What is a holding company, and where did they come from in the advertising space? I saw the development of holding companies firsthand as a young advertising executive working for Dancer Fitzgerald Sample (DFS) in New York in the mid-1980s.
At that time, DFS was New York’s largest agency and one of the most prestigious agencies in America, fresh off its Wendy’s “Where’s the Beef?” triumph and “Agency of the Year” honors. In 1986, DFS was bought by Saatchi & Saatchi. Saatchi had emerged as a new type of advertising agency, one bent on global domination like none before. Interestingly, their initial acquisition spree was undertaken by their dynamic group finance director, Martin Sorrell, who left the company just prior to the DFS purchase.
Saatchi & Saatchi’s strategy for global growth and dominance was underpinned by buying big, powerful agencies around the world (sometimes at inflated prices—think Ted Bates). Saatchi & Saatchi was, in essence, the proto-holding company.
The first modern advertising holding company was WPP, which was founded by Mr. Sorrell soon after he left Saatchi. He refined the idea of being a giant master branded agency. He morphed it into being a portfolio of brands and companies under one financial roof. This was investment and business school thinking, and it was being applied, for the first time, to the advertising world on a mass scale.
Holding companies were essentially “shell” companies. WPP, for example, stood for Wire and Plastic Products plc. It was a U.K. manufacturer of wire baskets. Its future purpose in life would be to hold within it a group of communications companies. It was a financial tool, pure and simple.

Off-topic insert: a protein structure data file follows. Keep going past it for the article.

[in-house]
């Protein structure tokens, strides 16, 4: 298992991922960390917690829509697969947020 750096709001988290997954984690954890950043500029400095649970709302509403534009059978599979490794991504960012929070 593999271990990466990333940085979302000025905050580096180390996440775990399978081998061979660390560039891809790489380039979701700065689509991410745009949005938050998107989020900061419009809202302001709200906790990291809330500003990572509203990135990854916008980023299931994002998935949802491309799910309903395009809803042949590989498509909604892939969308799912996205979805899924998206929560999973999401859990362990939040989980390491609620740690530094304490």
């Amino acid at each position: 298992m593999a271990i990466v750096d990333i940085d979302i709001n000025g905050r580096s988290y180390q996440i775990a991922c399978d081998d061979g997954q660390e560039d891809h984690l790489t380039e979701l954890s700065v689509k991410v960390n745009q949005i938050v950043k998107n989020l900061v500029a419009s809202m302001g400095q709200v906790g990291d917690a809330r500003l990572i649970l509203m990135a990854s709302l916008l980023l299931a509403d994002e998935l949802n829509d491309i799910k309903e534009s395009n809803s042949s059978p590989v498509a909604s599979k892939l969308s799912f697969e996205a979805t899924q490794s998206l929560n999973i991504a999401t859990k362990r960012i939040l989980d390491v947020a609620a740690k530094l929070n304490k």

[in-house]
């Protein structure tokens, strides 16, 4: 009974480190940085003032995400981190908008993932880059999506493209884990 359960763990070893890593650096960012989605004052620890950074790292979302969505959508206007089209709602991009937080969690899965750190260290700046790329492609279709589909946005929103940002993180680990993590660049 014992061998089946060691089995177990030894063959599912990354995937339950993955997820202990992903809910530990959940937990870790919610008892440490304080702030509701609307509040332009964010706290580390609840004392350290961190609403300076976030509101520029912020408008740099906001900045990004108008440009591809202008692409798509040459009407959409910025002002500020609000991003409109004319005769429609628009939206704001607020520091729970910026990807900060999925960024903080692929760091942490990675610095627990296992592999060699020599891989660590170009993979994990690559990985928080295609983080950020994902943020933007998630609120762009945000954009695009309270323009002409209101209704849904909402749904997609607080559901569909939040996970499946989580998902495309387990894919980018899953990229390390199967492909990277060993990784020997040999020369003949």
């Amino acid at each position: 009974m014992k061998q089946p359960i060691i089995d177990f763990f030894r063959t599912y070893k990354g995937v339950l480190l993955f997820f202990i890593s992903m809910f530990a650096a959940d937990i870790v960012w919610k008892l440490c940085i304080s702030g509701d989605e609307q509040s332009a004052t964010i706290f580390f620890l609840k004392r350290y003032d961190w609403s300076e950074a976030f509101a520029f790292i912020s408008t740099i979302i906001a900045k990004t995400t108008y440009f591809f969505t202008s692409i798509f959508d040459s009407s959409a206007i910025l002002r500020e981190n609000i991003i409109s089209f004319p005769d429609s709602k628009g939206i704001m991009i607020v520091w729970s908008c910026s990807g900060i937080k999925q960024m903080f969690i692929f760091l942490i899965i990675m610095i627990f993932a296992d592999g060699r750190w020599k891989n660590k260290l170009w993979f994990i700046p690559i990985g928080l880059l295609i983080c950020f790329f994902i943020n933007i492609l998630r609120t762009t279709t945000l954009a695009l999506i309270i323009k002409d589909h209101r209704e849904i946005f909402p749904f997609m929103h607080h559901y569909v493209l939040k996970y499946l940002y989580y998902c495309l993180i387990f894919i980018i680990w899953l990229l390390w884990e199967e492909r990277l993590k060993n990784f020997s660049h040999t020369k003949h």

At this stage, the holding company had one main job: to serve as a repository for a diversified investment portfolio. Later, it would develop a second function: to look for efficiencies that would help cut costs in the back room while in no way undermining the integrity of the brands in the portfolio.
This was a classic investment approach of pulling together a diversified investment portfolio to avoid having all your eggs in one basket. This helps balance risk and reward. When some brands are up, others are down. The portfolio grows steadily with the market and the economy over time. You have good years and bad years, but you avoid disastrous years.
These portfolios, held by the big holding companies (e.g., WPP, Interpublic, Publicis, Omnicom, Dentsu), have been increasingly diversified since the late ‘80s with the inclusion of media agencies, digital agencies, research companies, PR agencies, data agencies, etc. In fact, the emergence of media agencies in the 1990s was in itself a holding company-driven strategy—and a good one at that (financially, anyway).
But the worm has turned. As exemplified by Arthur Sadoun’s emerging vision for Publicis, the portfolio approach is being diminished. The differences between brands like Saatchi & Saatchi and Leo Burnett, for example, or even between these brands and SapientRazorfish, are disappearing as those brands are subsumed into the Publicis master brand.
In other words, the holding company is emerging as the core agency itself. It is a big, powerful, integrated agency to be sure, but it is destroying the diversity of their portfolio. And it is not just a Publicis issue. All of the major holding companies are winning their biggest pieces of business by merging their brands together to create holding company-level teams (e.g., Nissan United and the McDonald’s-focused We Are Unlimited).
Now to be fair, the industry is changing rapidly; it is now up against powerful consultancies like Accenture. Procter & Gamble’s chief brand officer Marc Pritchard recently said, “What’s impressive is how quickly Publicis and its management team came together to change.” That’s a fine endorsement.
I just want to sound a note of caution. Holding companies should not forget what a holding company is and why it exists in the first place. Should holding companies continue wholesale merging of their brands and offerings, they may find in the next three to five years that all of their eggs are no longer in a diversified holding company basket but instead in a single branded-agency basket. And they may, as a result, have some very bad financial years, which may be impossible for some of them to withstand.